1. ## Re: limit

Also, dhiab, I see that you're a Super Member. Maybe this is at least partially a challenge. Can you address that?

Let $\displaystyle \ \ ln(X) \$ mean $\displaystyle \ \ log_e(X)$.

Let y = $\displaystyle \displaystyle\lim_{n \to \infty}(5n)^{1/n}$

ln(y) = ln[$\displaystyle \displaystyle\lim_{n \to \infty}(5n)^{1/n}]$

ln(y) = $\displaystyle \displaystyle\lim_{n \to \infty}ln[(5n)^{1/n}]$

ln(y) = $\displaystyle \displaystyle\lim_{n \to \infty}\bigg(\dfrac{1}{n}\bigg)ln(5n)$

ln(y) = $\displaystyle \displaystyle\lim_{n \to \infty}\dfrac{ln(5n)}{n}$

I'll use L'Hopital's Rule:

ln(y) = $\displaystyle \displaystyle\lim_{n \to \infty}\dfrac{\bigg(\dfrac{1}{n}\bigg)}{1}$

ln(y) = 0

$\displaystyle e^{ln(y)} = e^0$

y = 1

The limit is 1.

2. ## Re: limit

Hello i'have this solution :

lim(n--> + infini) (1/n)Ln(5n) = 0 .

lim(n--> + infini) racine_nième(5n)

= lim(n--> + infini) (5n)^(1/n)

= lim(n--> + infini) exp(Ln((5n)^(1/n)))

= lim(n--> + infini) exp((1/n)Ln(5n)) = 1 .

3. ## Re: limit

Define $x_n=\sqrt[n]n-1$
If $n\ge 2$ then
\begin{align*}n&=(1+x_n)^n \\n&\ge\dfrac{n(n+1)}{2}(x_n)^2\\\text{or }(x_n)^2&\le\dfrac{2}{n+1}\\\text{as }n\to\infty\text{ then }(x_n)&\to 0\\\therefore \sqrt[n]n-1&\to 0\\\therefore \sqrt[n]n&\to 1 \end{align*}

4. ## Re: limit Originally Posted by greg1313 I'll use L'Hopital's Rule:

ln(y) = $\displaystyle \displaystyle\lim_{n \to \infty}\dfrac{\bigg(\dfrac{1}{n}\bigg)}{1}$
I don't think much of your differentiation. 5. ## Re: limit Originally Posted by Archie I don't think much of your differentiation. You don't think much what of my differentiation!? You made
a negative comment without a specific reason attached
to it. So, you're trolling, and you wasted a post. Learn to make

6. ## Re: limit

Keep your hair on. It was a joke - that rather backfired as my differentiation wasn't up to much, now I look at it again.

7. ## Re: limit Originally Posted by Archie Keep your hair on. It was a joke - that rather backfired as my differentiation wasn't up to much, now I look at it again.
You're an expert on all sorts of differentiation and integration techniques on multiple
message board sites.
Thank you.

8. ## Re: limit Originally Posted by greg1313 You don't think much what of my differentiation!? You made
a negative comment without a specific reason attached to it. So, you're trolling, and you wasted a post.
TO: greg1313, O.K. I can understand your being insulted by that comment. But I will add that depending on the level of the course, I would not accepted a solution using differentiation, l'Hopital's Rule. In my analysis courses I always went for more general principles.
This was one of my favorite question. SEE my post above: $\displaystyle \mathop {\lim }\limits_{n \to \infty } \sqrt[n]{n} = 1$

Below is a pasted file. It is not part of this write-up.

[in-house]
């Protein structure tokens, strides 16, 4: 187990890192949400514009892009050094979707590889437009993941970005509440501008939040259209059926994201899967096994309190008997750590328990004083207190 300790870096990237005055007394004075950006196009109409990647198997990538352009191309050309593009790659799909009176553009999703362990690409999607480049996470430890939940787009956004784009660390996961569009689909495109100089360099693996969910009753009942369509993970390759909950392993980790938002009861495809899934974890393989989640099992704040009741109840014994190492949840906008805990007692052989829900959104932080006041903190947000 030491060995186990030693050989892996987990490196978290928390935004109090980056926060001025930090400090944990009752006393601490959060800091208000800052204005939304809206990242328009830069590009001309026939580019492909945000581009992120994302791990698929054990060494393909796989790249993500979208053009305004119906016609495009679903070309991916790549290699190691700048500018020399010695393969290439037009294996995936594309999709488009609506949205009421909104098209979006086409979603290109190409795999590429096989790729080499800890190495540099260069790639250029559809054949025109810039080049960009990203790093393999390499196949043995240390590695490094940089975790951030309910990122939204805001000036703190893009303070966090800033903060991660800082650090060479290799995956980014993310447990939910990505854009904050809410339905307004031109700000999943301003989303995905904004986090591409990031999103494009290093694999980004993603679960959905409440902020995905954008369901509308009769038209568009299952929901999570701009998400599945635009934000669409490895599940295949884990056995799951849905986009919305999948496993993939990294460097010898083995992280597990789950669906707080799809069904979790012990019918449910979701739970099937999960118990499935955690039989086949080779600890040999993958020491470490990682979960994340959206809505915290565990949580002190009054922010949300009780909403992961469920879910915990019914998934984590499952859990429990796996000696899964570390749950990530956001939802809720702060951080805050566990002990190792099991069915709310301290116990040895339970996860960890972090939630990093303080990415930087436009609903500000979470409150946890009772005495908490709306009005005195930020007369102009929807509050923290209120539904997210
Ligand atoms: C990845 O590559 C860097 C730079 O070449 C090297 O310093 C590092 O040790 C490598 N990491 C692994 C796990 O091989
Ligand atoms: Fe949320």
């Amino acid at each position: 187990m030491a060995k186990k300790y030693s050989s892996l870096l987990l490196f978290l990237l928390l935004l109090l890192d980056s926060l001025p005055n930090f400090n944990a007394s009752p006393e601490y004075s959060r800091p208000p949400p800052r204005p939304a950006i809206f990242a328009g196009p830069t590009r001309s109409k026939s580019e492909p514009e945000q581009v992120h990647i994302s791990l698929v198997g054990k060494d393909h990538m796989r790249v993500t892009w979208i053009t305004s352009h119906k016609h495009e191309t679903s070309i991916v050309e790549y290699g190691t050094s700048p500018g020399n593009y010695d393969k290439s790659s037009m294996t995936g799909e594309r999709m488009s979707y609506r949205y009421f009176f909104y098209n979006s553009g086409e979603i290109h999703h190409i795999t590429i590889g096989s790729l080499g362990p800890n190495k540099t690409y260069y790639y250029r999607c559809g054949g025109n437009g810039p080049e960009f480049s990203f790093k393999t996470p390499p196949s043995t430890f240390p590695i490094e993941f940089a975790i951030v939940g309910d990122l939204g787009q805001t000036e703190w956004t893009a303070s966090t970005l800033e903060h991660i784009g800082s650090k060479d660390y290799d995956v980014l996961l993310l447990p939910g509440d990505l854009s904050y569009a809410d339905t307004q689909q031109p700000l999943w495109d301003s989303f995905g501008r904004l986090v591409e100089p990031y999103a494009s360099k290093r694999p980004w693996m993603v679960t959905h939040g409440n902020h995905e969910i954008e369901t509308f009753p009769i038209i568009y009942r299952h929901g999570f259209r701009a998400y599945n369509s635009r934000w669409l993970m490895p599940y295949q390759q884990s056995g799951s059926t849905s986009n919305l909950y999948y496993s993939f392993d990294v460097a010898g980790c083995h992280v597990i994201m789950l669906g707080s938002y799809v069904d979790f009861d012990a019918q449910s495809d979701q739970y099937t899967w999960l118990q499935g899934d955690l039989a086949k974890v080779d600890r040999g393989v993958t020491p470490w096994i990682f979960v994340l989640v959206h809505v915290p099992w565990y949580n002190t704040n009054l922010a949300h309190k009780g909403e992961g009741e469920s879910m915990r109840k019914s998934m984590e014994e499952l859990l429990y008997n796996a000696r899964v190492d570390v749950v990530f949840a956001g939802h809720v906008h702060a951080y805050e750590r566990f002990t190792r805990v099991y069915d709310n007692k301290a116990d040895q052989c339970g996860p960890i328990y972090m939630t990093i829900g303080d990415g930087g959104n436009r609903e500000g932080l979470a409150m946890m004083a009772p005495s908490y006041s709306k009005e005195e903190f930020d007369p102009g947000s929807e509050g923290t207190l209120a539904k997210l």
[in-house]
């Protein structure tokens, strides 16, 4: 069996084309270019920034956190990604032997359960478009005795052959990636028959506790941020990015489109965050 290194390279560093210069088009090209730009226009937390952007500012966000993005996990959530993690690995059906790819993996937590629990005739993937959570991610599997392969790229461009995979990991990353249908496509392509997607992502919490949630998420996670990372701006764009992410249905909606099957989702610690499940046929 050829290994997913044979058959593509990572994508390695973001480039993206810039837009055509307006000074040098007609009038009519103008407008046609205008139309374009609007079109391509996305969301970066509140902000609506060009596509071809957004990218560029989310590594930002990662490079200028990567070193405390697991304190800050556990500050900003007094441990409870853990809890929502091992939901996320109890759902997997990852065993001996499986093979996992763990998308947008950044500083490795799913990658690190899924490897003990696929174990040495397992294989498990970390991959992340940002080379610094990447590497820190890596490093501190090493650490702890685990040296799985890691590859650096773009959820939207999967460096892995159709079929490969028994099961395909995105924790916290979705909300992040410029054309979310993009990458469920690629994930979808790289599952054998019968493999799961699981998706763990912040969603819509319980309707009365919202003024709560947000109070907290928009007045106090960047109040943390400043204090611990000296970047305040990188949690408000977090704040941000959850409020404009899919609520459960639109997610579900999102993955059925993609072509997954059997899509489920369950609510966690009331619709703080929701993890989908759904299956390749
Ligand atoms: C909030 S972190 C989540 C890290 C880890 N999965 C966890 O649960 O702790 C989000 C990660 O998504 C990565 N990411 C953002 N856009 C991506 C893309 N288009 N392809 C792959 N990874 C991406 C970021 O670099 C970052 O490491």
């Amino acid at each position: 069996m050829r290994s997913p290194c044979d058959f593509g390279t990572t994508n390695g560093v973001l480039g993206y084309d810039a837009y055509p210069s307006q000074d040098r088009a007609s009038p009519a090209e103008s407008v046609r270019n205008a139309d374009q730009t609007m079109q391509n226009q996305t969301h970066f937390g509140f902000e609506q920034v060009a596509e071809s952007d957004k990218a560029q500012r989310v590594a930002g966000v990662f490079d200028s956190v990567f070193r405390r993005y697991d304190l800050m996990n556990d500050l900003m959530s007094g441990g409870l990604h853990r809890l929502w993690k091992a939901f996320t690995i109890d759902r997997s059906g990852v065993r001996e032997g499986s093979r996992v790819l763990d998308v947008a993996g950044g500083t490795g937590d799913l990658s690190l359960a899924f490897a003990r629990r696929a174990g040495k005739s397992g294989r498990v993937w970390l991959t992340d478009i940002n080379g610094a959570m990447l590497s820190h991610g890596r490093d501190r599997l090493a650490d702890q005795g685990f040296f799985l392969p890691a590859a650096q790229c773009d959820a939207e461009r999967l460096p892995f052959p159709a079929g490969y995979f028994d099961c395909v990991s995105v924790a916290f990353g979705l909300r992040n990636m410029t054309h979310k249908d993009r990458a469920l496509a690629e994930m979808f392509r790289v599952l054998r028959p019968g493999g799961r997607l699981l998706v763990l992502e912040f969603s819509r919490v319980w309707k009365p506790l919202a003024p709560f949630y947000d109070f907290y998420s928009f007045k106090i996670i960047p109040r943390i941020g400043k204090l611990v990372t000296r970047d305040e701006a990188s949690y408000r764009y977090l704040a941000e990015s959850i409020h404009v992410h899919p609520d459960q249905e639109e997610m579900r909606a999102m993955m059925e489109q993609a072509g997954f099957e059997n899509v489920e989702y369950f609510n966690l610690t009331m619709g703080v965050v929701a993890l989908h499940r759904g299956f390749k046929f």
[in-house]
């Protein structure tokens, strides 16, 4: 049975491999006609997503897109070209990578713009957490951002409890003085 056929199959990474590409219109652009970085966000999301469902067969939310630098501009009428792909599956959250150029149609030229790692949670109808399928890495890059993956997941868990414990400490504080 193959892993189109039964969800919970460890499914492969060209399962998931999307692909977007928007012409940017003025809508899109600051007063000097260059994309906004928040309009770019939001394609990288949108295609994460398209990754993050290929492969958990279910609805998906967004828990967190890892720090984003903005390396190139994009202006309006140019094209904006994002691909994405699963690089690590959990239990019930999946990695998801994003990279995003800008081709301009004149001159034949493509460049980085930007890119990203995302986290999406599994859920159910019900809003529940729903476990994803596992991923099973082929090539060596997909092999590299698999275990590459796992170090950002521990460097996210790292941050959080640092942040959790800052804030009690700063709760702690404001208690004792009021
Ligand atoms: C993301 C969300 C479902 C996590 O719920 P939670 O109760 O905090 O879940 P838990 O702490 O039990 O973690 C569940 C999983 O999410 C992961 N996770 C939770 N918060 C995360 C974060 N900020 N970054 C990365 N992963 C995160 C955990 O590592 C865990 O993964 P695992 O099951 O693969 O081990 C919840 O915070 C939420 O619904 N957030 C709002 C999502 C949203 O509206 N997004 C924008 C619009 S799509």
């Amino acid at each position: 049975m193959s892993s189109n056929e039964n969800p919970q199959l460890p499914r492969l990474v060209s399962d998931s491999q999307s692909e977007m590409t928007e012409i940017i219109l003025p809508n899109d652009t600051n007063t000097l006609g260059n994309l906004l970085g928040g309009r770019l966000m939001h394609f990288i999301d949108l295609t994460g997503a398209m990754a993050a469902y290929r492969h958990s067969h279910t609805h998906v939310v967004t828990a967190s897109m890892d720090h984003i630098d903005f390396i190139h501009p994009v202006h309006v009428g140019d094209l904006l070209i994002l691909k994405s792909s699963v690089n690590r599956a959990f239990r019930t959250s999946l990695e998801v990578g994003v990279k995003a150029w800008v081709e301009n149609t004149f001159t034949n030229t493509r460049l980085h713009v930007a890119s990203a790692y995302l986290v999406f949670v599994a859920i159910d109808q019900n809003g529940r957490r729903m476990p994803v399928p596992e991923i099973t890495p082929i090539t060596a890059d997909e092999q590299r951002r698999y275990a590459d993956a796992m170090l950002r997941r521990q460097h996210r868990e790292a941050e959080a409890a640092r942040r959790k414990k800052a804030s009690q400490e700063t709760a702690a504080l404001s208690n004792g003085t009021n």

Having proved that, it an easy step to show that for $m\ge 0$ then $\displaystyle \mathop {\lim }\limits_{n \to \infty } \sqrt[n]{m} = 1$
Of course $\sqrt[n]{5n}=\sqrt[n]{5}\sqrt[n]{n}$. Now that is a real teaching moment, a general concept. Not a one time off problem.

9. ## Re: limit Originally Posted by Plato Define $x_n=\sqrt[n]n-1$
If $n\ge 2$ then
\begin{align*} . . . \therefore \sqrt[n]n&\to 1 \end{align*}
This is a start/promising. And we are still left to prove it with the
And suppose the radicand were $\displaystyle n^2, \ n^3, \ \ or \ \ even \ \ n^{ \sqrt{n}}$.
We would need to show that those limits are also 1, or not.

10. ## Re: limit Originally Posted by greg1313 This is a start/promising. And we are still left to prove it with the
And suppose the radicand were $\displaystyle n^2, n^3, or even n^{ \sqrt{n}}$.
We would need to show that those limits are also 1, or not.
Surely this is not too much for you:
$\displaystyle \mathop {\lim }\limits_{n \to \infty } \sqrt[n]{{{n^m}}} = {\left( {\mathop {\lim }\limits_{n \to \infty } \sqrt[n]{n}} \right)^m} = {1^m} = 1~?$

11. ## Re: limit Originally Posted by Plato Surely this is not too much for you:
$\displaystyle \mathop {\lim }\limits_{n \to \infty } \sqrt[n]{{{n^m}}} = {\left( {\mathop {\lim }\limits_{n \to \infty } \sqrt[n]{n}} \right)^m} = {1^m} = 1~?$
That is a trap. If m = n (for instance), it collapses to the nth root of (n raised
to the n exponent). Then, it is the limit as n approaches infinity
of just n, which equals infinity.

12. ## Re: limit Originally Posted by greg1313 That is a trap. If m = n (for instance), it collapses to the nth root of (n raised
to the n exponent). Then, it is the limit as n approaches infinity
of just n, which equals infinity.
You do not understand much about notation do you? In $\displaystyle \mathop {\lim }\limits_{n \to \infty } \sqrt[n]{{{n^m}}} = {\left( {\mathop {\lim }\limits_{n \to \infty } \sqrt[n]{n}} \right)^m}$ anyone claiming to help at this level surely realizes that $n$ is a variable but $m$ is constant. So given your limitation, please in the further consider if you are up to answering a question.

13. ## Re: limit Originally Posted by Plato You do not understand much about notation do you?
anyone claiming to help at this level surely realizes that $n$ is a variable but $m$ is constant. So given your limitation, please in the further consider if you are up to answering a question.
You do not understand much about not making presumptions, do you!? So, given your limitation in your lack of ability to make a valid discussion, please refrain from making them,
because you cross into making uncivil posts. Your history of it is clear. Stop doing it, hurry up and understand that. Your post was reported. And you haven't been learning from